The man who regularly speaks without a burden should stop speaking until he finds one. Or one finds him.
Until our lives have weight, our words will have none. And until we bear a burden, our lives will be weightless. Burdenless lives produce weightless words.
A man’s burden tells us who he is. It tells us what he cares about, why we should join him, and what it will cost us if we do.
Burdenless people meander. Their words meander, too, just like their lives. There’s nothing to say, but so much saying. Their words have no impact, because impact is proportional to weight.
But burden-bearers waste no steps, and waste no words. There’s no time, no energy for distractions. They’re locked in. You can’t chase fluff when you’re carrying weight. Then, when the weighted man makes contact, no matter his speed, there’s impact.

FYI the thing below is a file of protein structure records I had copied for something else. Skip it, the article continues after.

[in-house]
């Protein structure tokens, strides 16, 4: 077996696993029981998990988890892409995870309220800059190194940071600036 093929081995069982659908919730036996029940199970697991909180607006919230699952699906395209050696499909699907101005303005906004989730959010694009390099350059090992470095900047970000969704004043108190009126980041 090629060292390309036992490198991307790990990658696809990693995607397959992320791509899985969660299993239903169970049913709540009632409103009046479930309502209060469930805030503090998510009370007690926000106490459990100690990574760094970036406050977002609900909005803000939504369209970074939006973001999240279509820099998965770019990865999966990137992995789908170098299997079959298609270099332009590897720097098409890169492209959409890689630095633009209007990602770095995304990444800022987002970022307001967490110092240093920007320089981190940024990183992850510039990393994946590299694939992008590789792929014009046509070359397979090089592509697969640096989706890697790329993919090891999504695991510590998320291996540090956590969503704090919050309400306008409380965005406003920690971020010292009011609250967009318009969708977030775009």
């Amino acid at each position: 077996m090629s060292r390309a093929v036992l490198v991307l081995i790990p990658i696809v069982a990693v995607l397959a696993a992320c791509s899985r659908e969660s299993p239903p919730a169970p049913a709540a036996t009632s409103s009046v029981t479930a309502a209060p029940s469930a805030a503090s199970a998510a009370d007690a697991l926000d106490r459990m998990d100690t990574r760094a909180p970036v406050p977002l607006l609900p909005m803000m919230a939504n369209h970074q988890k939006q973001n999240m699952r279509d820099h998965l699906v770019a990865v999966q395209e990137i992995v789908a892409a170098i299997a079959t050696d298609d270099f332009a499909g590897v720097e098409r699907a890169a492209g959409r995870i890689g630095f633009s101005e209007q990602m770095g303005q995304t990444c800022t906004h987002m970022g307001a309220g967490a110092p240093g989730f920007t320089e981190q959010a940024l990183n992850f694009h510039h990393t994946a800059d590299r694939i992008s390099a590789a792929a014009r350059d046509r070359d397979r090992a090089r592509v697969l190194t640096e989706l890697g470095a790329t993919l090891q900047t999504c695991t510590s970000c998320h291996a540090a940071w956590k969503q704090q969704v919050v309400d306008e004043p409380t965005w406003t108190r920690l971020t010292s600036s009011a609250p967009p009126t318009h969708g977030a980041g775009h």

I remember a grizzly dorm leader from my college years. At competitions he would wear a black t-shirt with one sentence typed in white, all-caps: “I YELL BECAUSE I CARE.” He did, and he did. And I remember. Not that he yelled, but that he cared.
So bear a burden before you build a platform. The man on the highest platform weighs no more because of his height. But the man with a heavy burden weighs more because of his burden. Weight before height.
Humankind isn’t designed to be weightless. We’re meant to carry. Our planet has gravity. So have gravitas. Then, once you have some terrific gale hurricaning within you, some clawed idea slashing from within to get out, some burden pressing you down and pressing you out by sheer force, then by all means, speak, and people will listen. They may follow or mock or kill you, but they’ll listen. Not because you yelled but because you cared.
2 thoughts on “The Burdened Life and the Weighty Word”
Thank you, Gunner. Your words are timely, and ones that I keep coming back to.
I enjoyed your reflections here Gunner and the reminder that the content and passion of our words is a prerequisite to a platform. Your phrase, “Until our lives have weight, our words will have none” made me think of the word glory, which I recently heard means weight in Hebrew (Kabod, I just referenced this, I don’t know Hebrew). Weightless words cannot ascribe glory to God.